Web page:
AB - A key attribute of persistent or recurring bacterial infections is the ability of the pathogen to evade the host’s immune response. Many Enterobacteriaceae express type 1 pili, a pre-adapted virulence trait, to invade host epithelial cells and establish persistent infections. However, the molecular mechanisms and strategies by which bacteria actively circumvent the immune response of the host remain poorly understood. Here, we identified CD14, the major co-receptor for lipopolysaccharide detection, on mouse dendritic cells (DCs) as a binding partner of FimH, the protein located at the tip of the type 1 pilus of Escherichia coli. The FimH amino acids involved in CD14 binding are highly conserved across pathogenic and non-pathogenic strains. Binding of the pathogenic strain CFT073 to CD14 reduced DC migration by overactivation of integrins and blunted expression of co-stimulatory molecules by overactivating the NFAT (nuclear factor of activated T-cells) pathway, both rate-limiting factors of T cell activation. This response was binary at the single-cell level, but averaged in larger populations exposed to both piliated and non-piliated pathogens, presumably via the exchange of immunomodulatory cytokines. While defining an active molecular mechanism of immune evasion by pathogens, the interaction between FimH and CD14 represents a potential target to interfere with persistent and recurrent infections, such as urinary tract infections or Crohn’s disease.
AU - Tomasek, Kathrin
AU - Leithner, Alexander F
AU - Glatzová, Ivana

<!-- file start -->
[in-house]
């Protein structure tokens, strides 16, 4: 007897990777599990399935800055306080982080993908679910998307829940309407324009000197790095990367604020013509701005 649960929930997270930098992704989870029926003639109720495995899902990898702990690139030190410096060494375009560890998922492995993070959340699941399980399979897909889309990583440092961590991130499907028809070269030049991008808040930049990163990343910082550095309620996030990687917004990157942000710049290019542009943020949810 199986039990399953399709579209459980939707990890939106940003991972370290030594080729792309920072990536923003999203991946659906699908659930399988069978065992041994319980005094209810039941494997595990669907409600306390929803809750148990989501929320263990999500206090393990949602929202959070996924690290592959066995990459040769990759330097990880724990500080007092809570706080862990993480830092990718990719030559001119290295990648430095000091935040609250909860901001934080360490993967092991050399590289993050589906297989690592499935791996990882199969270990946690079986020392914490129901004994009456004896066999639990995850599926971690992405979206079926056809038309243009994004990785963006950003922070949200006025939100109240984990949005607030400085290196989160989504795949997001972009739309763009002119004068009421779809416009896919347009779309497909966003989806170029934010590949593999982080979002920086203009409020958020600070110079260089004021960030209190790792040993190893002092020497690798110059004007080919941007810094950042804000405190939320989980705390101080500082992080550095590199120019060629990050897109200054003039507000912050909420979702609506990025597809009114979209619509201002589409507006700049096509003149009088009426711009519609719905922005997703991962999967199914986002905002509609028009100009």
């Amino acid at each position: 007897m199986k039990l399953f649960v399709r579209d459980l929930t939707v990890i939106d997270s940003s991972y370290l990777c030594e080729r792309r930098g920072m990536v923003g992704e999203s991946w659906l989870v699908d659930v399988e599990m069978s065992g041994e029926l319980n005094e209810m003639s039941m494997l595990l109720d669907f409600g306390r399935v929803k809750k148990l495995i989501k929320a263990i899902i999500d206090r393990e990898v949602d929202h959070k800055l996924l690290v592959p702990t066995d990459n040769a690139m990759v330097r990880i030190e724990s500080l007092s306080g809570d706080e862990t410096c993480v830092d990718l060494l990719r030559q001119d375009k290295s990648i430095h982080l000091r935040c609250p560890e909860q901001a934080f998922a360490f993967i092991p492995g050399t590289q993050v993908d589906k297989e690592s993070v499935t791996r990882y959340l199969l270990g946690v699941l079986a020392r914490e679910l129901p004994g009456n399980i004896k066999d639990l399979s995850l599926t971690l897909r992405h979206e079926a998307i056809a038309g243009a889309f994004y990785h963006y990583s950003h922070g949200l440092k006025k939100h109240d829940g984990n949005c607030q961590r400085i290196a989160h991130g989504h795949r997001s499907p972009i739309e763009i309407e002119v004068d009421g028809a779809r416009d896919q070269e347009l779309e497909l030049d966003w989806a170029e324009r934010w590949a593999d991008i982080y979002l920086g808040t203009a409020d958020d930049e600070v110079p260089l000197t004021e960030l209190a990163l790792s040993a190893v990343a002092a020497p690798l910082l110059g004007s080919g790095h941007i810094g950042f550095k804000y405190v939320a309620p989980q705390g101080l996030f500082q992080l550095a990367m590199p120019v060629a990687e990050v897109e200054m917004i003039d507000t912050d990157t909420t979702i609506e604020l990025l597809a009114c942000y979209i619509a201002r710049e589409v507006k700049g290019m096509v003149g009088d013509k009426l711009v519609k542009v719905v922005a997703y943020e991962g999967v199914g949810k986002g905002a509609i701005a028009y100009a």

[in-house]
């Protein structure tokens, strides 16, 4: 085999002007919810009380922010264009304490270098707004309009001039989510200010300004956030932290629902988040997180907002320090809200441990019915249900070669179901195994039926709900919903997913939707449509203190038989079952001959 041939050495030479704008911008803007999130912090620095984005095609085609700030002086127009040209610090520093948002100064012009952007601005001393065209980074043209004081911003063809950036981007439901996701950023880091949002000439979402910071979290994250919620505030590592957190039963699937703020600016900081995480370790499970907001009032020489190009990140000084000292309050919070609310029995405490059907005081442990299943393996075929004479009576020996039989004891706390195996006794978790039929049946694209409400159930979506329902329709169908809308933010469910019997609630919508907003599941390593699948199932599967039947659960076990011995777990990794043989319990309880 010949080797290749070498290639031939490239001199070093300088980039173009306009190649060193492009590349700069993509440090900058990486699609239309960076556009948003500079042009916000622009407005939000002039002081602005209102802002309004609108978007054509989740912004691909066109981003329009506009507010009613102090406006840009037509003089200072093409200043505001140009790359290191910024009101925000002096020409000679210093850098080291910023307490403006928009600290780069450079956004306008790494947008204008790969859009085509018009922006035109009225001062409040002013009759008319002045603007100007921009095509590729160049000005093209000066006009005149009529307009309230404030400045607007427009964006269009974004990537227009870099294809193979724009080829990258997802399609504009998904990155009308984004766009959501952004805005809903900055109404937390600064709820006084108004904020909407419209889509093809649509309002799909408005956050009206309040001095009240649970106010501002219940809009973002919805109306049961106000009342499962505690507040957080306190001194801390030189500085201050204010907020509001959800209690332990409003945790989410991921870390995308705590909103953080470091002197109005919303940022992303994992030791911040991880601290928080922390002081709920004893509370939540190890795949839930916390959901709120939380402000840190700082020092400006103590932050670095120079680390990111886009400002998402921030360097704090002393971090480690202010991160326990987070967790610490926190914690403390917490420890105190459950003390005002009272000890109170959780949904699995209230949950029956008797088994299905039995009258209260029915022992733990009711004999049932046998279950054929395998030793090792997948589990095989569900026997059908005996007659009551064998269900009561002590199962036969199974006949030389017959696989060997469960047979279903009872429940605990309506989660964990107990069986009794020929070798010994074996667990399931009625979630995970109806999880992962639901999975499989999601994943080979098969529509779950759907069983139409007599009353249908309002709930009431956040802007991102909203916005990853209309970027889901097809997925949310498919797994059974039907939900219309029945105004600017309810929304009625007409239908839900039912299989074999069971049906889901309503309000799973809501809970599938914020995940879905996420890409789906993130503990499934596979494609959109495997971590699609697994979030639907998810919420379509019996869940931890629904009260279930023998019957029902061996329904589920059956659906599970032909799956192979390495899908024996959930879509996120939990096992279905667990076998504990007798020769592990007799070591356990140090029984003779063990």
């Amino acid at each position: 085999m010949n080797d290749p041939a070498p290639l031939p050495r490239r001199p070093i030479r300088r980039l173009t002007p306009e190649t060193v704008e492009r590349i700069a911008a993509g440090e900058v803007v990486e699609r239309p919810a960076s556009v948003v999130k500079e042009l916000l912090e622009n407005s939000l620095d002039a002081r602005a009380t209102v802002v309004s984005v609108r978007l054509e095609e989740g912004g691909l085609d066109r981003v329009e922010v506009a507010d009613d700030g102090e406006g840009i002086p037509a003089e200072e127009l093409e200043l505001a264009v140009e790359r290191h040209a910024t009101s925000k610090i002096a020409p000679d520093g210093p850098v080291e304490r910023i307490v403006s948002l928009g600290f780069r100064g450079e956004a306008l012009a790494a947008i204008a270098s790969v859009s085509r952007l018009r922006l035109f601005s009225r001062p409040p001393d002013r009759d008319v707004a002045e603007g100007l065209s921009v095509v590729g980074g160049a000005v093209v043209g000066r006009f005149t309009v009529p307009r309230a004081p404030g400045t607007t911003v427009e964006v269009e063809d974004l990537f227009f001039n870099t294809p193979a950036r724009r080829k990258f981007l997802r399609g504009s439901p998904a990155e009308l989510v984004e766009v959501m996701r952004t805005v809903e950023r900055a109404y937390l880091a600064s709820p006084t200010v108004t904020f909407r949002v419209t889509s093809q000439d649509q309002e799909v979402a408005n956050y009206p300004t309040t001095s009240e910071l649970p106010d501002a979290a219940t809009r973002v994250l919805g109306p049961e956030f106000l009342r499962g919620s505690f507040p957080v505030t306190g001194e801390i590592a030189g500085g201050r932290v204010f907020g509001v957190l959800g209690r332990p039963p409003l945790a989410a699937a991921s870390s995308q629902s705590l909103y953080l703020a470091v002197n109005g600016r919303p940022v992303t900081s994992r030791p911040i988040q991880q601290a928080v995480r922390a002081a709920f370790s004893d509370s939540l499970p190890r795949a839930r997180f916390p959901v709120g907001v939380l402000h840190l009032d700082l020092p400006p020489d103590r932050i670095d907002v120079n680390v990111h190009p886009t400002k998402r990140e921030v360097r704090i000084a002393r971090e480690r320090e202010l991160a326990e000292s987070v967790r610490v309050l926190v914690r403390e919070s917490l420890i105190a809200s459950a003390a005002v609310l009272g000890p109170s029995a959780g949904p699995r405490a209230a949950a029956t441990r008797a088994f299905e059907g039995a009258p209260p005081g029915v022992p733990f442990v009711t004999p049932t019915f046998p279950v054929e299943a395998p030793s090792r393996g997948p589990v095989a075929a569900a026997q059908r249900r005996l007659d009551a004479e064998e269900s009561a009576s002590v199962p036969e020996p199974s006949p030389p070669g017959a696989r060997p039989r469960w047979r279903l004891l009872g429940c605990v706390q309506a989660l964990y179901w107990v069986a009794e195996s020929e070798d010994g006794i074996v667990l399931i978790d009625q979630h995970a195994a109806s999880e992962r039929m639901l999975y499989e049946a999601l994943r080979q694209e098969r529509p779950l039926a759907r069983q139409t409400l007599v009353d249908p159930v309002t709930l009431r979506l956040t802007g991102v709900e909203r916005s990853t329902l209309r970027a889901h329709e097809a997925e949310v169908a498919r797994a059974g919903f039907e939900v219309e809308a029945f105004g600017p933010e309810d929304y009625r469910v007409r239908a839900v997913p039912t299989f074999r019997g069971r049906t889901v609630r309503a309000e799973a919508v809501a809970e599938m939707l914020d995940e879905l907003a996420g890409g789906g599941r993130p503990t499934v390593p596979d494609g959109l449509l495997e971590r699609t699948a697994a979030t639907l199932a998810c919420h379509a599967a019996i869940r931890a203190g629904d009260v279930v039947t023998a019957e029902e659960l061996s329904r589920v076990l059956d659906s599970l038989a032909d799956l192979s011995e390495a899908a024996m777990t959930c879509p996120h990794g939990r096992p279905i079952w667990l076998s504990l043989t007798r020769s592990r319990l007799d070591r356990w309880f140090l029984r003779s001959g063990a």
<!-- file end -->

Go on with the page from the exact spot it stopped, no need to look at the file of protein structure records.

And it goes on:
AU - Lukesch, Michael S.
AU - Guet, Calin C
AU - Sixt, Michael K
ID - 11843
JF - eLife
TI - Type 1 piliated uropathogenic Escherichia coli hijack the host immune response by binding to CD14
VL - 11
ER -
TY - DATA
AB - Eurasian brine shrimp (genus Artemia) have closely related sexual and asexual lineages of parthenogenetic females, which produce rare males at low frequencies. Although they are known to have ZW chromosomes, these are not well characterized, and it is unclear whether they are shared across the clade. Furthermore, the underlying genetic architecture of the transmission of asexuality, which can occur when rare males mate with closely related sexual females, is not well understood. We produced a chromosome-level assembly for the sexual Eurasian species A. sinica and characterized in detail the pair of sex chromosomes of this species. We combined this new assembly with short-read genomic data for the sexual species A. sp. Kazakhstan and several asexual lineages of A. parthenogenetica, allowing us to perform an in-depth characterization of sex-chromosome evolution across the genus. We identified a small differentiated region of the ZW pair that is shared by all sexual and asexual lineages, supporting the shared ancestry of the sex chromosomes. We also inferred that recombination suppression has spread to larger sections of the chromosome independently in the American and Eurasian lineages. Finally, we took advantage of a rare male, which we backcrossed to sexual females, to explore the genetic basis of asexuality. Our results suggest that parthenogenesis is likely partly controlled by a locus on the Z chromosome, highlighting the interplay between sex determination and asexuality.